There’s an old expression: “You can catch more flies with honey than with vinegar.” Assuming that your goal is not to actually catch flies, but instead, to get what you want in some kind of negotiation, the expression means that a warm and friendly approach will be best. And I have known many attorneys who feel the same regarding their interactions with opposing counsel. Sometimes, to the astonishment of their own clients, the interactions with the other side can be friendly, or even jovial, up to a point. But is the adage correct? Is a polite and friendly negotiating posture really better than a tough and firm negotiating posture?

According to an interesting new research study, the answer is “No,” and the vinegar seems to do better than the honey. A team of researchers from Harvard University looked at attempts to negotiate discounts during a telephone or Craigslist correspondence and based on laboratory as well as real world testing, they look at the advantages of “warm and friendly” communication versus “tough and firm” communication. The result they found was, “Negotiators with a tough and firm communication style achieved better economic outcomes than negotiators with a warm and friendly communication style in both a field experiment and a laboratory experiment.” And it was not by a little. When researchers adapted the warm and friendly approach when trying the buy, that caused the seller to respond with a more aggressive counter-offer. As a result, the warm and friendly negotiators ended up paying 15 percent more. “The evidence suggests,” the team concluded, “that negotiators could save effort, achieve better economic outcomes, and experience greater satisfaction by toughening up.”

The Study: Politeness Does Not Pay

The intuition that it helps to be nice in an adversarial situation is based on the psychology of ‘reciprocity’ – If you’re nice to them, the hope is that they’ll be nice to you in return. But does that actually work in distributive or zero-sum negotiations? To find out, the research team trained natural language algorithm processors to quantify the difference between warm and friendly and tough and firm styles, and then observe those styles in natural and laboratory communications. The friendly communications tended to be longer, and to include more expressions of politeness. They explain, “Warm and friendly messages were more likely to use salutations, express gratitude, make more indirect requests and statements, and use more qualifying language.”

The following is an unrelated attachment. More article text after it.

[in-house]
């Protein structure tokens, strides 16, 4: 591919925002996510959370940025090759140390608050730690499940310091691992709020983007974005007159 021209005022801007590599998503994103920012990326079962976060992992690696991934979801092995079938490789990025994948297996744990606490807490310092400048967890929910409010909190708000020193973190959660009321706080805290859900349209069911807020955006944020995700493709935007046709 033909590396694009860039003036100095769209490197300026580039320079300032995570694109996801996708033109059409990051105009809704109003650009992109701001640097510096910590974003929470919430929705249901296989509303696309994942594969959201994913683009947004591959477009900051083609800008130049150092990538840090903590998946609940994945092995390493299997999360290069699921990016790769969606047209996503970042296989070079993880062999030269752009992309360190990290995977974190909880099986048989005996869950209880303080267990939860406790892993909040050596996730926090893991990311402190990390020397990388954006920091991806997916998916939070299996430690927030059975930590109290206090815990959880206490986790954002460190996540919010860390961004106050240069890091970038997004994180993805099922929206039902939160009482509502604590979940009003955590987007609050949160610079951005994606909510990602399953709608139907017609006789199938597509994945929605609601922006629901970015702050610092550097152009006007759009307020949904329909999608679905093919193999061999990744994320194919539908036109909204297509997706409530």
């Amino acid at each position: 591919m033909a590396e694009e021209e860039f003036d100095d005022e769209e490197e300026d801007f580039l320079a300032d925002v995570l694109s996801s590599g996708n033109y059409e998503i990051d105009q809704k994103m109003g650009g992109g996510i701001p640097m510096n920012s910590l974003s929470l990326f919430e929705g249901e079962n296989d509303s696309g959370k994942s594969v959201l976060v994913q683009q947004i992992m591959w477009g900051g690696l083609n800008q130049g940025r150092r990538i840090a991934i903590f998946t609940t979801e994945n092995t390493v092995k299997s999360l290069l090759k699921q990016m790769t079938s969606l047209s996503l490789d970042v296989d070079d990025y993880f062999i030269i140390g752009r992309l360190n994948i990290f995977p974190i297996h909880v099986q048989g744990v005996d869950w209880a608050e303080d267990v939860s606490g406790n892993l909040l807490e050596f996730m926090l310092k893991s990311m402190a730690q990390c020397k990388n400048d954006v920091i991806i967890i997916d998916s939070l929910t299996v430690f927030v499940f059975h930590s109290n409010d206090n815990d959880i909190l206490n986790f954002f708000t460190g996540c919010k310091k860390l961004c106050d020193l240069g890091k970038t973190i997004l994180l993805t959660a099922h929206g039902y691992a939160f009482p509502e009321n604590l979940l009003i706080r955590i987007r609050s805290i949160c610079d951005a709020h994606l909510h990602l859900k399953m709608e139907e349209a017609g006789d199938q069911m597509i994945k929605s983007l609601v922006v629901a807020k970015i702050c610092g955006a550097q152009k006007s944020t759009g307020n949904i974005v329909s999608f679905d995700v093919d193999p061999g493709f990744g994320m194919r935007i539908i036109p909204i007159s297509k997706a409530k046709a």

Here is what a sample, “warm and friendly” approach sounded like:

“Hey there. So I’m looking at this beautiful sugar bowl, which I would love to have to complete my set. It’s the last piece I need to complete what a dear relative of mine used when we would spend time together and it would mean a lot for me to have it, but I don’t have so much to offer. If you’d be willing, I can offer $250 for it. Please let me know!”

The tough and firm approach, on the other hand, was much more to the point:

“Hi! I want to buy this sugar bowl from you, and I can offer you $250 for it. Do we have a deal?”

The result was that the first version induced higher counter-offers from the seller. As a result, the sugar bowl, or whatever was being sold, tended to go for 15 percent more on average, in both the laboratory and the field.

And, counter to what one might expect, the seller in the transaction did not report different levels of satisfaction depending on whether the buyer’s approach was warm and friendly or tough and firm. This was, in fact, at odds with participants’ naïve beliefs: “participants believe that authors of warmly worded negotiation offers will be better liked and will achieve better economic outcomes,” but they don’t.

The Implications:

The Manner Matters

In negotiations, it is not just the economics that matter, it is also the manner in which an offer is made. Lawyers might be expected to be more hard-nosed than those selling a sugar bowl, and would not consciously discount the value of offer because of how it is made. But lawyers are still human, and if tough and firm approaches tend to have an advantage in the outside world, then it’s a safe bet that they have an advantage in the legal world as well.

So Be Tough and Firm

Many of us have a faith in the value of warmth and politeness, but the authors argue that extending that faith to the realm of negotiations is a faulty belief. It does not bear out in the research. Particularly in the setting of litigation, negotiations are not a time to burden the communications with excessive politeness, or to express issues that are yours and not theirs, or to apologize for not being able to offer more. Instead, it is a time to be firm and no-nonsense.

But Don’t Be a Jerk

These research findings justify being clear and to the point, and they justify leaving out some of the niceties. They don’t justify being insulting or pointlessly aggressive. Be human, but without sacrificing your power in the interactions. The researchers found, for example, that “when individuals believe that enacting warmth will be helpful in a negotiation, they do so by increasing their politeness, which causes them to be perceived by their counterparts as having lower dominance.” Being nice in this case meant performing a disempowered role, which weakened their hand in negotiations. So, no need to be rude, but be clear and to the point.